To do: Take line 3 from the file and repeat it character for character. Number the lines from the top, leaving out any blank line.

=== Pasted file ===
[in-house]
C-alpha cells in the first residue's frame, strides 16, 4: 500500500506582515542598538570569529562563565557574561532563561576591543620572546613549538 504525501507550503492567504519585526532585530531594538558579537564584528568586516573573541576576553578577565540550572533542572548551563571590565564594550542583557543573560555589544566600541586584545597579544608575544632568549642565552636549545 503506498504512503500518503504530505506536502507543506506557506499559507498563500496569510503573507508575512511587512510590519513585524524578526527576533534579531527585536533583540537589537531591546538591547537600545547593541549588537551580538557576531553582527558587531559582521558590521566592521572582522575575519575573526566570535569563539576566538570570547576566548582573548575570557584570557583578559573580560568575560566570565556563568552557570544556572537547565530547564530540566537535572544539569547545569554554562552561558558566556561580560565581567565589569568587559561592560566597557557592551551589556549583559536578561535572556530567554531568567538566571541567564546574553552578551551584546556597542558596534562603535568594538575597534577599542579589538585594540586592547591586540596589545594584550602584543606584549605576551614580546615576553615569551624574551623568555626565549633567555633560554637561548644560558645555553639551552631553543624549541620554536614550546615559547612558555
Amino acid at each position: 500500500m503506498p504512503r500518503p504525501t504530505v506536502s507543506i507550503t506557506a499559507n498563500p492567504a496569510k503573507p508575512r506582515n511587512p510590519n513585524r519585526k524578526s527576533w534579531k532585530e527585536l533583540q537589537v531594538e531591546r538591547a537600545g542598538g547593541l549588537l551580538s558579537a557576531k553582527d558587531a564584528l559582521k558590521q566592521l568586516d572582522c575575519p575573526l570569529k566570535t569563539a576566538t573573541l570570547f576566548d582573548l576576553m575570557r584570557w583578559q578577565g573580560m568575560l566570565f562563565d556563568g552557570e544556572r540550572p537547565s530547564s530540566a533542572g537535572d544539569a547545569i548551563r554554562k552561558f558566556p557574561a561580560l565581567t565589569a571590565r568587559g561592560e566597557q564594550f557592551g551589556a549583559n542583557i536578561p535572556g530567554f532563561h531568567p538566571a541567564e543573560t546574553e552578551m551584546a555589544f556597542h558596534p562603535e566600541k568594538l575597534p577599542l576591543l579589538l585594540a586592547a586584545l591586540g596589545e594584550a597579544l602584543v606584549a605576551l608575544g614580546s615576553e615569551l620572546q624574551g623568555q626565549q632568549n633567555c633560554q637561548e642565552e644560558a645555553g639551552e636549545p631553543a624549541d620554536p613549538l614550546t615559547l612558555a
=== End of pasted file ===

Amino acid at each position: 500500500m503506498p504512503r500518503p504525501t504530505v506536502s507543506i507550503t506557506a499559507n498563500p492567504a496569510k503573507p508575512r506582515n511587512p510590519n513585524r519585526k524578526s527576533w534579531k532585530e527585536l533583540q537589537v531594538e531591546r538591547a537600545g542598538g547593541l549588537l551580538s558579537a557576531k553582527d558587531a564584528l559582521k558590521q566592521l568586516d572582522c575575519p575573526l570569529k566570535t569563539a576566538t573573541l570570547f576566548d582573548l576576553m575570557r584570557w583578559q578577565g573580560m568575560l566570565f562563565d556563568g552557570e544556572r540550572p537547565s530547564s530540566a533542572g537535572d544539569a547545569i548551563r554554562k552561558f558566556p557574561a561580560l565581567t565589569a571590565r568587559g561592560e566597557q564594550f557592551g551589556a549583559n542583557i536578561p535572556g530567554f532563561h531568567p538566571a541567564e543573560t546574553e552578551m551584546a555589544f556597542h558596534p562603535e566600541k568594538l575597534p577599542l576591543l579589538l585594540a586592547a586584545l591586540g596589545e594584550a597579544l602584543v606584549a605576551l608575544g614580546s615576553e615569551l620572546q624574551g623568555q626565549q632568549n633567555c633560554q637561548e642565552e644560558a645555553g639551552e636549545p631553543a624549541d620554536p613549538l614550546t615559547l612558555a